I love learning about interesting things and simplifying the information for children. I love the way children think, not simple necessarily at all, but pure and curious. I came across some info today about DNA, which is fascinating to my nerd side. Scientists used to believe that most DNA information was useless. Recently, they are learning that is not the case. In fact, some of the information they used to term as "Junk DNA" may have information that might lead to cures of diseases. Science is progressing so rapidly. I feel like there is loads of info in not only our DNA but also a whole lot more in the blood that we are just not aware of yet. The way we are made fills me with wonder! It is like looking at a piece of artwork and studying it.
I am so happy to have found this book written in 2016 by Elizabeth Van Steenwyk. It is the interesting story of Kate Warne, the first female detective at the Pinkerton Detective Agency. The story itself is fascinating, but the time period in which it took place is particularly interesting to me. Some of the research I am sorting through right now has to do with criminals and the 1800's. I had never heard of the famous Pinkerton Detective Agency, which is still around today. He actually used mugshots before Bertillon, but Bertillon was the first to use them and create them in a scientific investigative manor. Pinkerton is more known for wanted posters. Anyway, all this is super interesting to the nerd side of me as I am journeying through this research and writing project. Coming across new information that is connected with my research is like finding hidden treasure, and when it is found in a children's book, well...it's like eating a hot fudge sundae at the same time.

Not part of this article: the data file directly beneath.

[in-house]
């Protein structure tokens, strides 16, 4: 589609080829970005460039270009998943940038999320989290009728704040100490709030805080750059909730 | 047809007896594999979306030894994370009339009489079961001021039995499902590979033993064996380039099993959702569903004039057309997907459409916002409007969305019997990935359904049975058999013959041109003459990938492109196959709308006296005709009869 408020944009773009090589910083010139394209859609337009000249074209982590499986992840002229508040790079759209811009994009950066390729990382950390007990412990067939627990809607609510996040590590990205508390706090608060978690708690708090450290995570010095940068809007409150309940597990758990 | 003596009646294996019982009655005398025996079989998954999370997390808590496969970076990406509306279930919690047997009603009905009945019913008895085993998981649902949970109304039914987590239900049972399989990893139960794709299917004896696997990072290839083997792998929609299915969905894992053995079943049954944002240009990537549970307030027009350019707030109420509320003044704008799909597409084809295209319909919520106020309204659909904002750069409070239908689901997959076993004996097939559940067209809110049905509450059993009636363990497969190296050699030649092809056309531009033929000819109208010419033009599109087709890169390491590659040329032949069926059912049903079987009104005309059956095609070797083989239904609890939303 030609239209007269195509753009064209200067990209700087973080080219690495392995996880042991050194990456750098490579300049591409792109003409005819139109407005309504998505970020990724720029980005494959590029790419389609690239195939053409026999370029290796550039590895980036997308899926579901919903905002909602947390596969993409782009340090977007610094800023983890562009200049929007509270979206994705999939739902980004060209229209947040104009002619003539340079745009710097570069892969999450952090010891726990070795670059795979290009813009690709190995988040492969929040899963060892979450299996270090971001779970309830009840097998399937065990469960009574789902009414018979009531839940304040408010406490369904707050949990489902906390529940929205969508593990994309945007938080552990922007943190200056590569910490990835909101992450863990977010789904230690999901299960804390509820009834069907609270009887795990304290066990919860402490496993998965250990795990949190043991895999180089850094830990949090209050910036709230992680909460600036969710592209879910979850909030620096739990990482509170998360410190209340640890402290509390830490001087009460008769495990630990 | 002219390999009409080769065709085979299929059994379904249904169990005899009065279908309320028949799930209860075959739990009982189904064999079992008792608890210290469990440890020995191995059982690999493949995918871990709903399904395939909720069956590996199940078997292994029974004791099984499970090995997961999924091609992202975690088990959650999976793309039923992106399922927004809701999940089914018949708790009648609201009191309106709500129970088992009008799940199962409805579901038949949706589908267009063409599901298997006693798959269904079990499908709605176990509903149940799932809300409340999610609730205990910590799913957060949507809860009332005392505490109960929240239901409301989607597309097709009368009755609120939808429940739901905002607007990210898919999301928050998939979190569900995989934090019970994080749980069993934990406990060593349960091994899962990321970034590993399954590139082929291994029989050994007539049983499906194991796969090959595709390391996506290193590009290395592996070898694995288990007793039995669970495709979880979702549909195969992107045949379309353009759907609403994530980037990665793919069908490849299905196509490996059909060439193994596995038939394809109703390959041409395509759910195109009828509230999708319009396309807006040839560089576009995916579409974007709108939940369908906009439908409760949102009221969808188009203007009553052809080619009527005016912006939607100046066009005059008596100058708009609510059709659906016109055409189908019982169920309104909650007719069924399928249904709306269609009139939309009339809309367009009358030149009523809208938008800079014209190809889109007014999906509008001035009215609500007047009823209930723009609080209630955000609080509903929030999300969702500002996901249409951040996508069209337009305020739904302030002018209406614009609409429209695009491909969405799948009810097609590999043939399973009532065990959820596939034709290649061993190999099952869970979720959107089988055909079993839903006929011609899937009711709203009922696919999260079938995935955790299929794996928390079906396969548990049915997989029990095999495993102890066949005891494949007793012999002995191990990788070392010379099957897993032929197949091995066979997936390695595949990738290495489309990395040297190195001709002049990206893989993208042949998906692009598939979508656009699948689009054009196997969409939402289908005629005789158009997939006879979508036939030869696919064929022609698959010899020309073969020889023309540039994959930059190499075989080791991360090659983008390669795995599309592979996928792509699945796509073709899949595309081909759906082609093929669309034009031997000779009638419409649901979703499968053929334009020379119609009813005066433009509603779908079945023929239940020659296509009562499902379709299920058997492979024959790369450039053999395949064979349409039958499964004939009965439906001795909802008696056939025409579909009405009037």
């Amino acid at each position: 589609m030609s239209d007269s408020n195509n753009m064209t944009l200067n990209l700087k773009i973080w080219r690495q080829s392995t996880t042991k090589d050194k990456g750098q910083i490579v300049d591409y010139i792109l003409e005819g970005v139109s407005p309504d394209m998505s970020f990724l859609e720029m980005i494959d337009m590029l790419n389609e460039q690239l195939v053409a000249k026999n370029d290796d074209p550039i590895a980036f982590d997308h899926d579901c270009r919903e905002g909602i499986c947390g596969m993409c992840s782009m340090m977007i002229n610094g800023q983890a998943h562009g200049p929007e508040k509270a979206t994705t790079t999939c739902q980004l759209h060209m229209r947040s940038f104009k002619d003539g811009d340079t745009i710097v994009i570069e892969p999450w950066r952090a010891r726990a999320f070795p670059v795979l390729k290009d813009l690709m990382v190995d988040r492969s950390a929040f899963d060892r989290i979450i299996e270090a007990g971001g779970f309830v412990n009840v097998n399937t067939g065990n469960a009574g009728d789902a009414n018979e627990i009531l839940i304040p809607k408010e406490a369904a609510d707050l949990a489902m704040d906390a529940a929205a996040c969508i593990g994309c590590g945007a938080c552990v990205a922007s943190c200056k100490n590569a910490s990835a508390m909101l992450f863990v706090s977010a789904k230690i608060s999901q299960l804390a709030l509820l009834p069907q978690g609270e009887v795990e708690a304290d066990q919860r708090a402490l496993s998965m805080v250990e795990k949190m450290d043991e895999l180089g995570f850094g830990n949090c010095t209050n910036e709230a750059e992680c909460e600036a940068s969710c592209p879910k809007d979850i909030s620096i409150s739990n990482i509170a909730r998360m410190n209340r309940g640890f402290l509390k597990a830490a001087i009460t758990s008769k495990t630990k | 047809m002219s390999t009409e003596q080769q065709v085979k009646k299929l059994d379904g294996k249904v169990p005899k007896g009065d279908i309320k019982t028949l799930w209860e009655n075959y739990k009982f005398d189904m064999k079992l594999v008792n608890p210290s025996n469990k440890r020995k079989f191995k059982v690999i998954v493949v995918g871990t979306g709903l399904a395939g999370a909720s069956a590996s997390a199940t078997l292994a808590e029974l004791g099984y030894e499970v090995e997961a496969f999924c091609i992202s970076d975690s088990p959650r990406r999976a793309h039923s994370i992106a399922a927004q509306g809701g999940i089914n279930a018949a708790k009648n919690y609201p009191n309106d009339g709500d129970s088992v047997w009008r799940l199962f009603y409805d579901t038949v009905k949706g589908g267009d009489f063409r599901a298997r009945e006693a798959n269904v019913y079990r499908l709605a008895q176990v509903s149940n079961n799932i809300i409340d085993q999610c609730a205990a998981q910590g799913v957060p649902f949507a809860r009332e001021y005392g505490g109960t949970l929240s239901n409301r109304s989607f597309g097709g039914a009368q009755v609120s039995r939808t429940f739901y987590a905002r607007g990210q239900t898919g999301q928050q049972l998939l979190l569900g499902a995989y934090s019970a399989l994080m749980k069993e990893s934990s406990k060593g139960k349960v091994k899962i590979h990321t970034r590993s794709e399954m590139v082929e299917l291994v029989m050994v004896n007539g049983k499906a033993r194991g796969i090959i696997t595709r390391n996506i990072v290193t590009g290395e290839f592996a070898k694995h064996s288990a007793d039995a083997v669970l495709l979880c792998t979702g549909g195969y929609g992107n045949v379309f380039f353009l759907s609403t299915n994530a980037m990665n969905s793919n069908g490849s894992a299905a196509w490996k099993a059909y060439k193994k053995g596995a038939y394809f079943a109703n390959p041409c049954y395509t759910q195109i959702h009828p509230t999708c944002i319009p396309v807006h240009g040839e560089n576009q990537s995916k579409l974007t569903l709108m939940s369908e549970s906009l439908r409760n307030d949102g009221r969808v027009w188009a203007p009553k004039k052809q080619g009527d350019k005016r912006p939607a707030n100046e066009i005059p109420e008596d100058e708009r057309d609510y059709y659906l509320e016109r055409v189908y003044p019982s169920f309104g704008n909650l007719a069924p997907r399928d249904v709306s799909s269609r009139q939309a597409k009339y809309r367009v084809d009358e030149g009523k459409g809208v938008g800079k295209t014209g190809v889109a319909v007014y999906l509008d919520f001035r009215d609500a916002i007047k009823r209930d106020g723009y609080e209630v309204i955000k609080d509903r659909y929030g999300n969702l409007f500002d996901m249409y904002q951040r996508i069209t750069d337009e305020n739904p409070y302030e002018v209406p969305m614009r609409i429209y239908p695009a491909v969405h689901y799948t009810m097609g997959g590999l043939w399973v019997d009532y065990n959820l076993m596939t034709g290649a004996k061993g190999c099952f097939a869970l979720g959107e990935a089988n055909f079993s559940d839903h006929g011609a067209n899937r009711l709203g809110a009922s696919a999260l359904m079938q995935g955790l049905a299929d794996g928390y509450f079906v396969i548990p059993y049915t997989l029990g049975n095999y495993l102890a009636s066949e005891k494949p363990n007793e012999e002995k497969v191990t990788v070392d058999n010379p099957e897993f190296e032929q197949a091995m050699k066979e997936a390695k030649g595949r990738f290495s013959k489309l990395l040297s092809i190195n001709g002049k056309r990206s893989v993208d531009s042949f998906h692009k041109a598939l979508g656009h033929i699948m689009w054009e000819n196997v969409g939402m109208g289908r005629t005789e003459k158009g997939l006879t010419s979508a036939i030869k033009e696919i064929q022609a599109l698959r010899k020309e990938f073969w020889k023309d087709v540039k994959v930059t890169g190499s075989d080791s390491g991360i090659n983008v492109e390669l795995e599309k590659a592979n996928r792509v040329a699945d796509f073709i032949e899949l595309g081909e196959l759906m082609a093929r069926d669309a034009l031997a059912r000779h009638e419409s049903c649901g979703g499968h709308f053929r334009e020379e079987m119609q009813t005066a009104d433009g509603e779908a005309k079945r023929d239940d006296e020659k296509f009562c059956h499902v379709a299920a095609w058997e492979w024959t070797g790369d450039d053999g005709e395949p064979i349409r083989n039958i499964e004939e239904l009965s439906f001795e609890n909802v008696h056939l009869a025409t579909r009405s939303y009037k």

I came across this book today as I was cleaning off the bookshelf in my office/studio. I remember the day my grandmother gave it to me. I was so excited to receive a book like that, with so much interesting information and so many beautiful photos and illustrations. I spent many hours looking at and reading every page. It was one of my most cherished books, and still is. I found out about places I dreamed of going and things I wanted to see like the giant redwood trees. (It is still on my list.) Just looking through it brings back those magical feelings. I love books.
These are a few of the many many Christmas ornaments my dad made through the years. This will be the first Christmas of my entire life I have not spent with him. I am thankful to have so many beautiful remembrances. They bring me lots of joy. Joy looking at all the intricate details he patiently crafted, joy in all the time he had here with us, joy that he was a good father, and joy that I will one day see him again. The last picture is one I took the last month of his life, holding his hand, the hand that made these beautiful treasures.
Lance Brown is a local artist that actually performed/painted at my niece's school last year. He is a speed painter and really unusual and remarkable in the way he expresses with paint.